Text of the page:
Study of Experiences and Needs of Rural Education Achievement Program Grantees



Schmidt, R. A., Caspary, K., & Jonas, D. (2016). Study of experiences and needs of Rural Education Achievement Program grantees. U.S. Department of Education, Office of Planning, Evaluation and Policy Development, Policy and Program Studies.


Nationally, 28 percent of all public elementary and secondary schools were in rural locations in 2013–14, serving 18 percent of all K–12 students (U.S. Department of Education, National Center for Education Statistics 2015). Rural schools serve students in sparsely populated areas and have smaller overall populations than schools in other communities. Rural school districts often face unique challenges such as geographic isolation, shortages of qualified educators, and underdeveloped infrastructure, including technology systems (Consortium for School Networking 2016; Porowski and Howley 2013).

Congress established the Rural Education Achievement Program (REAP) to provide flexible funding to help rural districts address these challenges and serve students more effectively.1 REAP is composed of two programs: the Small, Rural School Achievement (SRSA) program and the Rural and Low-Income School (RLIS) program. Of the two programs, SRSA supports smaller and more isolated districts, and it provides additional funding and the opportunity for these districts to exercise “REAP-Flex” authority. REAP-Flex allows SRSA-eligible districts to use certain specific federal formula funds to support local activities under an array of other federal formula programs to assist them in addressing local academic needs more effectively. 2 RLIS serves rural districts that are generally slightly larger but have substantial concentrations of poverty, and it provides additional funding only, not the authority to exercise REAPFlex.

The U.S. Department of Education (the Department) awards SRSA grants directly to eligible districts on the basis of a statutory formula, whereas the Department provides RLIS formula allocations to state education agencies, which in turn make subgrants to eligible districts, either by formula or by competition.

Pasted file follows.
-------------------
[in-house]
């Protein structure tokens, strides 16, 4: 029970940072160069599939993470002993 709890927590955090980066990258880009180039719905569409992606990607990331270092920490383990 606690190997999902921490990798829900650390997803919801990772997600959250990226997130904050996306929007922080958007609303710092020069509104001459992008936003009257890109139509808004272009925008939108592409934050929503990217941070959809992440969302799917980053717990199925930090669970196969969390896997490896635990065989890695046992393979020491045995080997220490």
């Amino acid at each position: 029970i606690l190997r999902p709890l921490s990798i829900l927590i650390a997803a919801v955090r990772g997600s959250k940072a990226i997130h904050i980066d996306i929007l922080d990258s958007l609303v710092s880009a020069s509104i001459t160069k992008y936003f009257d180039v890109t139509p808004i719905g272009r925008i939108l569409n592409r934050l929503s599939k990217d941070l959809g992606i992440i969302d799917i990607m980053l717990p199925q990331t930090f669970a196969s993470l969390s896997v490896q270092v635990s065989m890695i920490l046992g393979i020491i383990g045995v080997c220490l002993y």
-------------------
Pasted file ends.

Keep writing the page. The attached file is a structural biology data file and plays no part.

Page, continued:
This study’s objective was to examine state and district practices and perspectives regarding REAP: the roles states and districts play in verifying the accuracy of the data used to determine district eligibility for REAP funds, how districts use REAP funds and REAP-Flex, and states’ and districts’ recommendations for improving program operations. We note that this report is not intended to reflect best practices. It describes conditions as they existed at the time of data collection, but the inclusion of a description of state or district practices does not necessarily mean that all practices comply with the law governing REAP, nor that the Department approves all practices described. In addition, some challenges and grantee recommendations  iscussed in this report are in response to provisions set by statute and/or controlled by Congress which are outside the authority of the Department to address.

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